After Mr Alejandro’s speech, Parka presented his style of sketching (with a fountain pen) while I waited nervously off-stage. When my turn came, I went up to share about my “Sheaffer No Nonsense ivory fountain pen with a left foot oblique nib” (what a mouthful). I bet it’s famous now! 🙂 Obviously I couldn’t take pictures of myself on stage, but Parka and I shared a pic later on while everyone else mingled. I shall not put up that photo here (I’m a shy person, heehee).
The grand moment finally came, when 3 glass cases near the stage were being unveiled. Each contains one pen that was made specially for the Centennial celebrations. One of them is a Sheaffer Legacy Heritage Limited Edition fountain pen. It is made of sterling silver on which the designs were engraved, and has palladium plate trims. There are only 1913 of these pens available around the world! And yes, 1913 was the year Sheaffer started, so that’s why this was the limit!
The next two pens are the Sheaffer Centennial, one in sterling silver and the other in 18K solid gold. What beauties! They are also limited edition pens (of course). The solid gold one has only 45 pieces in the world, while the sterling silver one has only 516. I really really wonder how they feel in the hand, and how the nibs write! Fat chance of trying one out, though! Notice that the Centennial LE caps are more squarish in shape, while the Legacy Heritage LE has a tapered cap. I still can’t decide which is my favourite.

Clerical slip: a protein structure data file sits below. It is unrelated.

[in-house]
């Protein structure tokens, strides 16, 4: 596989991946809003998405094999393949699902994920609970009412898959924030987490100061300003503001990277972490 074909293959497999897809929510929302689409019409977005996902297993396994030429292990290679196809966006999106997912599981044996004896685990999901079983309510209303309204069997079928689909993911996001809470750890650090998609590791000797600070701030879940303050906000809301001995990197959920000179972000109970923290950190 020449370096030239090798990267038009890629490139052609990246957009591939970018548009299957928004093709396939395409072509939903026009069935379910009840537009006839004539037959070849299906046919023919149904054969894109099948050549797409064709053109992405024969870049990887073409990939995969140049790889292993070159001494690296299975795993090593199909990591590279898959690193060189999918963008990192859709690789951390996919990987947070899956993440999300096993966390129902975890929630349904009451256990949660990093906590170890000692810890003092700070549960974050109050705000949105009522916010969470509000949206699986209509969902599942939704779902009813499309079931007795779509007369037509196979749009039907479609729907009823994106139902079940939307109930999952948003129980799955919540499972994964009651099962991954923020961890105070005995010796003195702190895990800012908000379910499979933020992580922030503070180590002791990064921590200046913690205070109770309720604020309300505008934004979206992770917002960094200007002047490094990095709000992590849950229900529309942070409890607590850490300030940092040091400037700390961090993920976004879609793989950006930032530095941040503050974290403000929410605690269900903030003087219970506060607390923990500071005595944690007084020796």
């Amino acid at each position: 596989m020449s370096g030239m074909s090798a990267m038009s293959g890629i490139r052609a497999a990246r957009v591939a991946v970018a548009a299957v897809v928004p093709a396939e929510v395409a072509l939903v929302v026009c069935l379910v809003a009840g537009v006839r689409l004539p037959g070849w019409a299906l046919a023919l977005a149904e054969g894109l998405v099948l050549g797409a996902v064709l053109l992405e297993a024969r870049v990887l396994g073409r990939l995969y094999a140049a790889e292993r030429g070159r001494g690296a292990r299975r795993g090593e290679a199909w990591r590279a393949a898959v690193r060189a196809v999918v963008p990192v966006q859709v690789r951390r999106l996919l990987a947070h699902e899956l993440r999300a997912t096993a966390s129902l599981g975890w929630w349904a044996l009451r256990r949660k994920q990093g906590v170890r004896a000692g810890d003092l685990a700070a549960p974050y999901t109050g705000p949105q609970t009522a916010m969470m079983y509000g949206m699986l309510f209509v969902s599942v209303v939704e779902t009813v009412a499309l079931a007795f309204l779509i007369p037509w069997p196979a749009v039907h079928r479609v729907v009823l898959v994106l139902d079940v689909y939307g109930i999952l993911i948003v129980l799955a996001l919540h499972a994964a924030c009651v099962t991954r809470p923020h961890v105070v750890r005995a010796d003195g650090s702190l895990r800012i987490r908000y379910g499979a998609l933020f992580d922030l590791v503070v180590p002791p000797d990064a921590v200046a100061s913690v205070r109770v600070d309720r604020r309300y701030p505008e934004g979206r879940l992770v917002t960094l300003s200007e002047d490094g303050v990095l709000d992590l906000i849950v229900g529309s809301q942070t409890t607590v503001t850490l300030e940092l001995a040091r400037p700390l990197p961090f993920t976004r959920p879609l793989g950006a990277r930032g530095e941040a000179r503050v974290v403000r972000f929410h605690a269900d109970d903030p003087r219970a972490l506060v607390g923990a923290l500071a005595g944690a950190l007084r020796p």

After the event ended, we were all given a door gift each. I had an extra “special” gift as I was a speaker at the event, so I’m really happy about it!
The door gifts are pretty interesting: everywhere (even on the ribbon) it has the “1913 Sheaffer’s 2013” logo. It’s really nice to have it even on the ribbon. This souvenir is a great keepsake!
The other part of the door gift consists of a notebook. I totally love well-textured notebooks, and this qualifies as having a great texture. Plus it’s brown so I don’t have to worry about horrible colours. The pages inside the notebook have different types of patterns on each page, especially showing advertisements of the old times.
Last but not least, I received a ball point and roller ball pen as the special gift! When I opened the box, I was pleasant greeted by the myriad of colours on each Sheaffer Agio Rainbow. I’ve never really thought of getting rainbow-coloured pens, but these ones are really beautiful! I just wished that I had the fountain pen version (after all, I am a fountain pen collector…) but well, this means I have a chance to make a trip down to a pen shop or counter to sniff one out! 😀
The essential question now remains: to use or not to use (the gift pens)… hmm… 🙂
All-in-all, this was a nice event and I got some nice exposure to the pen community, and hopefully for people to get to know me as well.
Will you be getting the Sheaffer Centennial pens? Which one is your favourite?
I look forward to seeing other people blog about the Sheaffer Centennial celebrations in their own countries too!
I am the founder of this website.
Chemist by day, slacker by night, fanatic of stationery all the time.
I write with my left hand, but can also do the same with my right hand – it just won’t look very pretty.